Psych-punk rockers TEKE::TEKE share ‘Yoru Ni’ single + video

TEKE :: TEKE press photo
Photo Credit: Andy Jon

On the heels of last month’s ferocious Meikyu, seven-piece Japanese psych-rock band TEKE::TEKE are back with an otherworldly single + video for Yoru Ni. Lifted from upcoming LP ‘Shirushi– out May 7 via Kill Rock Stars. The single packs TEKE::TEKE’s characteristically heavy punch. Mean guitar licks doubled by intricate traditional Japanese shamisen and shinobue all meld with a wave of trombone & flute stabs with surfy guitars, immediately throwing you into an old-school spy flick. The lyrics, however tell a different story: a somewhat romantic spiritual tale about letting go of a delusional quest — hence vocalist and visual artist Maya Kuroki’s breathy whispers and some poetry en français before bursting again with a desperate cry in the song’s intense choruses.

Yoru Ni (which translates from Japanese to ‘At night’) was literally written in the middle of the night,” guitarist Serge Nakauchi-Pelletier explains. ‘’I woke up suddenly and had this melody in my head, as if it had come to me from another world. It really felt like I was following some kind of spirit or ghost, it was taking my hand and wanted to take me somewhere.” Watch the video for Yoru Ni via YouTube below.

‘Shirushi’ pre-order

More about TEKE::TEKE

The Montreal-based seven-piece find a mystic cohesion across all of ‘Shirushi’ (“sign of big changes to come”), as it was inspired by the Japanese practice of kintsugi — the art of mending broken pottery by fusing the pieces back together with seams of gold, silver, or platinum lacquer. “There’s always something hopeful that comes after destruction,” Nakauchi-Pelletier says. “Next comes rebirth, and we get to learn again.” The album glues classic Japanese balladry, surf rock, psychedelia, and more together into a set of songs that play like soundtracks to a wildly eccentric epic film saga. The band incorporates traditional instruments, influences from ‘60’s/70s Japanese soundtracks, and the sentimental balladry of Japanese enka – yet Shirushimanages to sound as if it comes from some distant future.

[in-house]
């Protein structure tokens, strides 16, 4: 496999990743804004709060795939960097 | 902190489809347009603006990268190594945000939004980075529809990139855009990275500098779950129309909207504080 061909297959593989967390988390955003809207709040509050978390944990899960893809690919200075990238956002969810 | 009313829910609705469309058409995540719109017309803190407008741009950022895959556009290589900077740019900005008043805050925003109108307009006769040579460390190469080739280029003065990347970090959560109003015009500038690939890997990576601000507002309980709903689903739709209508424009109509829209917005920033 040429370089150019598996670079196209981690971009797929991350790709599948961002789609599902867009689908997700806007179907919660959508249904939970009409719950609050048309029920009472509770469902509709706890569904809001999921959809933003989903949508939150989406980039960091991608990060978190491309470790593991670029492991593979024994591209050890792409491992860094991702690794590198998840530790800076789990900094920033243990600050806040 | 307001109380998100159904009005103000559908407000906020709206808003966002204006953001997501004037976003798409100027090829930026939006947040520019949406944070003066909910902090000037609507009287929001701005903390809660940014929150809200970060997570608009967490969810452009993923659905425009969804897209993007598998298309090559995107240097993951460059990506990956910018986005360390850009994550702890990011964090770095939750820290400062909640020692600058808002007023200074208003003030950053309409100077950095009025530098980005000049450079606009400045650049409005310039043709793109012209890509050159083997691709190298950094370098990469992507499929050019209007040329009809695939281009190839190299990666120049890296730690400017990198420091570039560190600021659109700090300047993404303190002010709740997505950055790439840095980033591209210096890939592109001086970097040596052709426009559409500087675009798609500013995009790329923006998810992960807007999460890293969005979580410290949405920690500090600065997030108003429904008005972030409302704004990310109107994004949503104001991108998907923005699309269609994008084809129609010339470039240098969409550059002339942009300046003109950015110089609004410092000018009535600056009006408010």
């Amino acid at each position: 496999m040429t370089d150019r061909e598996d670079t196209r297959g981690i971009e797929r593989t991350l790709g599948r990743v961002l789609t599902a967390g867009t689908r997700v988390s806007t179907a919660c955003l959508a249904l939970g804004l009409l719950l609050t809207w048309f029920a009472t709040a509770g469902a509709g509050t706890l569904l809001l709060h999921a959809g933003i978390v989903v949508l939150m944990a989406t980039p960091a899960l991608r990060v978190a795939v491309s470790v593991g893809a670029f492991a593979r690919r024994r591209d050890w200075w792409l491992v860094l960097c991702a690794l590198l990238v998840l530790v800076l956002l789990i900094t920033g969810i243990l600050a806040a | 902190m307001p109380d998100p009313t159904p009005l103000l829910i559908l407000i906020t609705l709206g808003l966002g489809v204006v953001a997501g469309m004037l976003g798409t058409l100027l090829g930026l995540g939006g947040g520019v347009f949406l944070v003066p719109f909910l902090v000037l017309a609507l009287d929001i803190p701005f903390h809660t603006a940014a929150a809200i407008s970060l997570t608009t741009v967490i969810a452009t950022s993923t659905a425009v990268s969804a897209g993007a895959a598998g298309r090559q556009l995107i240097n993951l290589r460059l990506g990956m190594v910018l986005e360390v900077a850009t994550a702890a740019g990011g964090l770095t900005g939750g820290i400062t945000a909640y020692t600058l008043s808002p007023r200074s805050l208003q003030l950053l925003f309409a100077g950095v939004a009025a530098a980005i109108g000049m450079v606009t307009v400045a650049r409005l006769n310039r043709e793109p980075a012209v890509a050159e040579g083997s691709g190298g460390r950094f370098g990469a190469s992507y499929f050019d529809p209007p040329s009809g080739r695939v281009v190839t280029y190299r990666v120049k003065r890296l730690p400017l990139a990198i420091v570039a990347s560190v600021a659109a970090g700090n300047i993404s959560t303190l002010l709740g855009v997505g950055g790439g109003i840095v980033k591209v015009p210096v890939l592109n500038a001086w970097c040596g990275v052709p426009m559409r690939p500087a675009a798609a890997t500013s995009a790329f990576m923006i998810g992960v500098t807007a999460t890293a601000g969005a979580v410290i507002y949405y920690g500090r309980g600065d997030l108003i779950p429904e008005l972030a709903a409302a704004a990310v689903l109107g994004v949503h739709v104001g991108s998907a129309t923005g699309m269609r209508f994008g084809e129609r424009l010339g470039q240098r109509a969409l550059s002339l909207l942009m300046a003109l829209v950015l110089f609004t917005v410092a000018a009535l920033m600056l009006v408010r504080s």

Lead single Kala Kala perfectly encapsulates this refusal to be contained, building from an expansive ambience to an elephantine instrumental hook, Kuroki’s voice darting over the top. “The Japanese language allows for visual, colorful poetry, and the lyrics tell a story with a lot of different colors, strong vibes, and emotional themes,” Kuroki says. In that way, each individual track plays out like a lost classic soundtrack with its own genre and storyline, even for those who may not have the benefit of the literal translation of Kuroki’s lyrics. A trained actor and visual artist, Kuroki’s place at the front of the stage for TEKE::TEKE masterfully amplifies their already dramatic arrangements. 
After initially forming as a tribute band for Japanese guitar legend Takeshi Terauchi, TEKE::TEKE learned that they had to tear up their surf-tinged covers and build something new. Since then, the Montreal-based seven-piece have expanded their already wide scope into a dazzling journey through classic Japanese balladry and Brazillian psychedelia alike. Fusing everything from traditional Japanese instrumentation to punk guitar, TEKE::TEKE have created their own musical universe – one that’s continuously expanding.

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